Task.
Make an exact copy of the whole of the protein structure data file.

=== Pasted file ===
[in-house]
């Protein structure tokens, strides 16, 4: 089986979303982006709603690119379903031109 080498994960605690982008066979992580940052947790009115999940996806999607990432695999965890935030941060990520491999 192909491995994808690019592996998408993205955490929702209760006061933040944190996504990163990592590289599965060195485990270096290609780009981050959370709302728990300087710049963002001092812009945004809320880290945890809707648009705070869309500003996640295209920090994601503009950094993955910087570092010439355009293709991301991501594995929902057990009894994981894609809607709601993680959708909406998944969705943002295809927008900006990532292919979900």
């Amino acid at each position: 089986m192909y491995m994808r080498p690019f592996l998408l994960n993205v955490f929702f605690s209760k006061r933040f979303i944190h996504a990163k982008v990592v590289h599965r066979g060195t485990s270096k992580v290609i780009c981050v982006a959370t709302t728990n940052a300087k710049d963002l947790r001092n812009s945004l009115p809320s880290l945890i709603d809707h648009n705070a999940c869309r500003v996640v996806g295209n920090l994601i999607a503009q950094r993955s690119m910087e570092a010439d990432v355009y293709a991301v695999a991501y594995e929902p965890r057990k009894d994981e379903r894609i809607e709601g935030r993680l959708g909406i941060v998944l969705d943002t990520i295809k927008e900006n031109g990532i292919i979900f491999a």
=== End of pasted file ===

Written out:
[in-house]
């Protein structure tokens, strides 16, 4: 089986979303982006709603690119379903031109 080498994960605690982008066979992580940052947790009115999940996806999607990432695999965890935030941060990520491999 192909491995994808690019592996998408993205955490929702209760006061933040944190996504990163990592590289599965060195485990270096290609780009981050959370709302728990300087710049963002001092812009945004809320880290945890809707648009705070869309500003996640295209920090994601503009950094993955910087570092010439355009293709991301991501594995929902057990009894994981894609809607709601993680959708909406998944969705943002295809927008900006990532292919979900």
């Amino acid at each position: 089986m192909y491995m994808r080498p690019f592996l998408l994960n993205v955490f929702f605690s209760k006061r933040f979303i944190h996504a990163k982008v990592v590289h599965r066979g060195t485990s270096k992580v290609i780009c981050v982006a959370t709302t728990n940052a300087k710049d963002l947790r001092n812009s945004l009115p809320s880290l945890i709603d809707h648009n705070a999940c869309r500003v996640v996806g295209n920090l994601i999607a503009q950094r993955s690119m910087e570092a010439d990432v355009y293709a991301v695999a991501y594995e929902p965890r057990k009894d994981e379903r894609i809607e709601g935030r993680l959708g909406i941060v998944l969705d943002t990520i295809k927008e900006n031109g990532i292919i979900f491999a």